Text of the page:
With the new administration passing the 100 day mark, so much “guidance” has been introduced and so many new faces have been appointed it might seem like there’s just too much uncertainty in the marketplace right now to make any kind of strategic change.
We think there are ways to be strategic without much investment making it easy to pivot when the winds of change blow.
We titled this post The Pit and The Pendulum for two reasons. First, the pendulum of change has swung back to a position we saw just two to three years ago. With the passage of the 21st Century Cures Act in December of last year and the rhetoric from Washington such as it is, many are predicting a second boom to the individual market from small group employers dropping group coverage, and sending their employees back to the individual market. Then again, many are saying employer sponsored healthcare is here to stay. We’re going to be provocative and say that both are right.
There will always be employers that want to provide for their employees beyond the commercial norm. There will also be employers that either can’t or don’t want to provide rich benefits but they still want to help where they can.
This creates two opportunities in your product portfolio.
Standalone Health Reimbursement Arrangements (HRA)
With the passage of 21st Century Cures Act, Congress brought back a practice that had died with the passage of the Affordable Care Act (ACA). Pre-ACA, some employers had migrated to a pure defined-contribution benefits program. This is nothing new. Remember when cafeteria plans were first introduced? What they were was a practical application of the cafeteria plan idea. Employers would provide $X to their employees on a pre-tax basis and then the employees would spend that money on whatever they wanted as long as the purchase was on a qualified medical expense. They could buy individual insurance with it or they could leave it in the HRA and self-insure by using the HRA as a monetary reserve to pay for care when it was needed. Regardless, the individual made the decision on how they should best provide for themselves and their family.
Now that standalone HRAs are pre-tax eligible once again, small-group portfolio managers would be smart to pick up the phone and call their counterpart in the individual insurance department of their health plan. By coordinating efforts between the two groups one can develop programs that capture small groups who want to “walk away” from employer sponsored plans by giving them both insurance product options and technology solutions that guide both employers and individuals to the services that best meet their needs.
All this said, while it is now an option, because HRAs are employer funded, they don’t do as much to control over-utilization and, therefore, costs.
Embedded Health Savings Accounts (HSA)
Also for health plans, offering plans that are HSA compliant in conjunction with HSA administration services would be a great way to provide additional member services and generate some incremental revenue. HSAs are not just for the rich and famous, despite what you may hear from some quarters. According to consumer research published by VISA in 2015, 81% of all HSA account holders are spenders. A spender is someone that doesn’t use their HSA as a tax shelter but rather more like a Flexible Spending Account (FSA) – spending down most if not all of their annual election. Furthermore, the average household income (AHI) of an HSA spender is $83,000. While that is significantly higher than the median income of $52,000 it is far from the “rich and famous tax-shelter” folks that we keep hearing about.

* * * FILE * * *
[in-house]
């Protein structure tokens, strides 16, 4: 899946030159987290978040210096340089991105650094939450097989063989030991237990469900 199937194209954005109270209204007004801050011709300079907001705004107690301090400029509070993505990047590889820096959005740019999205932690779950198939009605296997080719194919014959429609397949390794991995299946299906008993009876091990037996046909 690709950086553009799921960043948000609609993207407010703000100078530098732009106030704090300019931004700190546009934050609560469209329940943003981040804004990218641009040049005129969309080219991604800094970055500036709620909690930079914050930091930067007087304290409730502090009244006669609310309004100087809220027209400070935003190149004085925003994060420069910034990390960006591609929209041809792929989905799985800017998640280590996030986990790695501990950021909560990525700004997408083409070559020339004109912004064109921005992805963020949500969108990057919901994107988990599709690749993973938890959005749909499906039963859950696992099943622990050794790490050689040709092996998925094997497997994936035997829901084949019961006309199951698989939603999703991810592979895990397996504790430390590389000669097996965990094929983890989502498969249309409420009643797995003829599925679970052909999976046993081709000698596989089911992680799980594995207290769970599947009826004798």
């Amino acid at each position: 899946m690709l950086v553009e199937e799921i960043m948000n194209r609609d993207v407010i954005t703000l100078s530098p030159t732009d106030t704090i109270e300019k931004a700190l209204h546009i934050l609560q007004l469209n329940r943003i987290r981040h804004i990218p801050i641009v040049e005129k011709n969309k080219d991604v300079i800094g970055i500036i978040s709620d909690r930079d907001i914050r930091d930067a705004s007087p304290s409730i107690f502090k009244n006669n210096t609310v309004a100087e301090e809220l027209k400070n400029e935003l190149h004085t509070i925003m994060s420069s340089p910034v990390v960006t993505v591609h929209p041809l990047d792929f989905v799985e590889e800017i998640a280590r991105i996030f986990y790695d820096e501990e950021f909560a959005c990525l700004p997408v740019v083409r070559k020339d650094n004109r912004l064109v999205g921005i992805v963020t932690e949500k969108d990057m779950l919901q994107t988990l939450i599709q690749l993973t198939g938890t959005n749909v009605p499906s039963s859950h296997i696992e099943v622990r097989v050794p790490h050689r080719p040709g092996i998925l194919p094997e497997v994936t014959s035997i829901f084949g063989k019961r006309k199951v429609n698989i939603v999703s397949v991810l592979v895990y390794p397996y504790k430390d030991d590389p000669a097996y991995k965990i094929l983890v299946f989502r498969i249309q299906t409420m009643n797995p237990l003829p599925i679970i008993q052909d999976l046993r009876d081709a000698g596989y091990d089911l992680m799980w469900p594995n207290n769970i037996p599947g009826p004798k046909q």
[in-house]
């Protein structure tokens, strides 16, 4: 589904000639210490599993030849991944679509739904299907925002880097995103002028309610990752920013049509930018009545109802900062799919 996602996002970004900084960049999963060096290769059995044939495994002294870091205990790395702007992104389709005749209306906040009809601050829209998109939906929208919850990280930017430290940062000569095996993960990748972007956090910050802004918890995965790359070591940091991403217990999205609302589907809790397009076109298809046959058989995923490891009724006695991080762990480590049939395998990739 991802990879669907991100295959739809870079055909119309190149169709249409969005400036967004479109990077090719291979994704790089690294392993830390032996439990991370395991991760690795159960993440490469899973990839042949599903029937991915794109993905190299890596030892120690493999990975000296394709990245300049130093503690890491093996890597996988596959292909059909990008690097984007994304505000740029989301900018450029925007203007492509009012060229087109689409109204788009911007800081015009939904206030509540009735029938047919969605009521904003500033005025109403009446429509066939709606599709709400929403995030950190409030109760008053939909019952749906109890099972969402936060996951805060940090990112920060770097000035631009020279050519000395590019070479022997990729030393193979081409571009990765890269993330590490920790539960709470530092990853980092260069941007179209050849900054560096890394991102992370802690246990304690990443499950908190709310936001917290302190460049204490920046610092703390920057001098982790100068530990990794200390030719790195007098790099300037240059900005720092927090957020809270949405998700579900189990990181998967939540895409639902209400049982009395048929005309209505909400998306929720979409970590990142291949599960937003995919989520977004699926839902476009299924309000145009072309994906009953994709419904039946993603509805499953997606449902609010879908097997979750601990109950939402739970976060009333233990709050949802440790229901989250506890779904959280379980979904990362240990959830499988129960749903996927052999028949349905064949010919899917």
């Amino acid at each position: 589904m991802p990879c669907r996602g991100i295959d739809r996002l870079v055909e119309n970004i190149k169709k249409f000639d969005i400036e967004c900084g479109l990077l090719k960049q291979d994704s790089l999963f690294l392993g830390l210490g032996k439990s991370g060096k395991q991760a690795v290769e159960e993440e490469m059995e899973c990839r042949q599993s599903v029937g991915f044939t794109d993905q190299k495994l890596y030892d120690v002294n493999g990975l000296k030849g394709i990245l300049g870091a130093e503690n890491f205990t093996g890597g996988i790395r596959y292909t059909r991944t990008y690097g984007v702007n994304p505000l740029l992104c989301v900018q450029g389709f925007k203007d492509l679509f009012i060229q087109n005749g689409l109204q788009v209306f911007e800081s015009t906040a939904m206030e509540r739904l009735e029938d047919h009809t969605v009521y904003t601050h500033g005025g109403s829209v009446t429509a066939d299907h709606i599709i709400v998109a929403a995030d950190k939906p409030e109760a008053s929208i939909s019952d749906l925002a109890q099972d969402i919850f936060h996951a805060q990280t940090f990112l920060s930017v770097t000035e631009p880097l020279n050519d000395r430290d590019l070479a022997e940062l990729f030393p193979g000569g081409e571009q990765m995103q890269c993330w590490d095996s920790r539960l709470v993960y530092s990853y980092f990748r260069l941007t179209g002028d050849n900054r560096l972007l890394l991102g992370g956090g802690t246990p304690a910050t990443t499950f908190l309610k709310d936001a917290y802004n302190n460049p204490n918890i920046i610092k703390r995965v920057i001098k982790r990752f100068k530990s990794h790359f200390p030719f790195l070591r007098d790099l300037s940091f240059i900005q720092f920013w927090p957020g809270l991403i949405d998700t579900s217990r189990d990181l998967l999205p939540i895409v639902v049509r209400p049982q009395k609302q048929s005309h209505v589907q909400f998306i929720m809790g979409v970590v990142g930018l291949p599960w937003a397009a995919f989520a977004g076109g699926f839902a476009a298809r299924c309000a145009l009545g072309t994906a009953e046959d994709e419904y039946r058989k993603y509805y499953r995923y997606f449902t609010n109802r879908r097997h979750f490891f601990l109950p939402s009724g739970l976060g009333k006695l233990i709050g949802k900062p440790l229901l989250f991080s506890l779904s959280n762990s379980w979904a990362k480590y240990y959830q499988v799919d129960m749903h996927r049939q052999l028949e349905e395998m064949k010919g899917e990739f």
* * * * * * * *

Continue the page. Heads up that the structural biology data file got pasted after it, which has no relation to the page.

The other 19% of HSA account holders are considered savers. They save some, and in some cases all of their annual election so that their account balance grows year over year. What’s really interesting is that this group is slightly younger on average than the spenders – 38.9 to 40.0 and their AHI is significantly lower - $60,200 compared to $83,000. So if the HSA is a vehicle that only the rich use as a tax shelter, someone should tell the 19% of HSA account holders out there that are saving their money that they are, in fact, rich.
What does all this mean? For consumers, it’s all good – or so it might seem at least for a while. The current insurance landscape is offering more options for them to manage their out of pocket costs. But risky product designs without proper pricing can lead to rate instability and escalating costs over time. For insurers, the current administration’s position being PRO HSAs creates significant tailwinds for those plans that have developed embedded HSA offerings already. For those that have not, it re-enforces the need to do so and do so quickly. Lastly, while standalone HRAs are potentially coming back into vogue, beware of the “pit”. Plans with standalone HRAs might regain popularity in the small group market as a way for employers to offer some form of benefits without bearing the full cost of group coverage. What they won’t do is help control healthcare costs thus leaving us in the pit of despair we’re currently in relative to increasing costs. And in the case of wrap-around options that provide first dollar coverage of money that isn’t the consumers (HRA) the mistakes can be extremely costly. Understanding how any high-deductible plan is going to be packaged for consumers is critical to warding off unintended risk. Deductible buy-down schemes which negate the intentions of the HDHP by eliminating or reducing deductibles can have dire consequences if not priced properly.
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